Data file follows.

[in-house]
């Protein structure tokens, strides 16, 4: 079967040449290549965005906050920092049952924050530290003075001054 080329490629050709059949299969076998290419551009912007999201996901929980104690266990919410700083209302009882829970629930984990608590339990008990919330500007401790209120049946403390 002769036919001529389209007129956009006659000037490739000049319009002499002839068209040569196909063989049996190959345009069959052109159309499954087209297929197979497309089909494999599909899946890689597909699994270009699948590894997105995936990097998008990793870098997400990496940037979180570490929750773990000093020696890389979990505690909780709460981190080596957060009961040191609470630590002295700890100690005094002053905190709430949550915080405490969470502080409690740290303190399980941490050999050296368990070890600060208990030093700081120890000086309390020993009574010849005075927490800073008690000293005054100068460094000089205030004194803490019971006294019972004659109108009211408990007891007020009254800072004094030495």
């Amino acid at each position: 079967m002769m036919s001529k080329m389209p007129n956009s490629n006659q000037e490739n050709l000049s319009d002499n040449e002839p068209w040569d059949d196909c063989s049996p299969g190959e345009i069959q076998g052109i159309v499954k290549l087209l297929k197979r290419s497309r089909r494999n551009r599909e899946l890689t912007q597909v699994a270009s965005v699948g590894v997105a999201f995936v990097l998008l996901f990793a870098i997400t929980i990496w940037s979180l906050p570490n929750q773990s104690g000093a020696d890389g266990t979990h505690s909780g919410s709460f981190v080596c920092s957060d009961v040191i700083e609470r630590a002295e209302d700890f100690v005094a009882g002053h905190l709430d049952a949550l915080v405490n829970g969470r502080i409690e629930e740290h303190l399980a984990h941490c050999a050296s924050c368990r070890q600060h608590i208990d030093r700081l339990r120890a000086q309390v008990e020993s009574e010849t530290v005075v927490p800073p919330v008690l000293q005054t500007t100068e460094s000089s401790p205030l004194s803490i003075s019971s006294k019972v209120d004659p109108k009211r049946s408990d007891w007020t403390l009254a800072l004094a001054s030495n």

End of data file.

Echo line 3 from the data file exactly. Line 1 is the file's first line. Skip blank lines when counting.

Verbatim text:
């Amino acid at each position: 079967m002769m036919s001529k080329m389209p007129n956009s490629n006659q000037e490739n050709l000049s319009d002499n040449e002839p068209w040569d059949d196909c063989s049996p299969g190959e345009i069959q076998g052109i159309v499954k290549l087209l297929k197979r290419s497309r089909r494999n551009r599909e899946l890689t912007q597909v699994a270009s965005v699948g590894v997105a999201f995936v990097l998008l996901f990793a870098i997400t929980i990496w940037s979180l906050p570490n929750q773990s104690g000093a020696d890389g266990t979990h505690s909780g919410s709460f981190v080596c920092s957060d009961v040191i700083e609470r630590a002295e209302d700890f100690v005094a009882g002053h905190l709430d049952a949550l915080v405490n829970g969470r502080i409690e629930e740290h303190l399980a984990h941490c050999a050296s924050c368990r070890q600060h608590i208990d030093r700081l339990r120890a000086q309390v008990e020993s009574e010849t530290v005075v927490p800073p919330v008690l000293q005054t500007t100068e460094s000089s401790p205030l004194s803490i003075s019971s006294k019972v209120d004659p109108k009211r049946s408990d007891w007020t403390l009254a800072l004094a001054s030495n």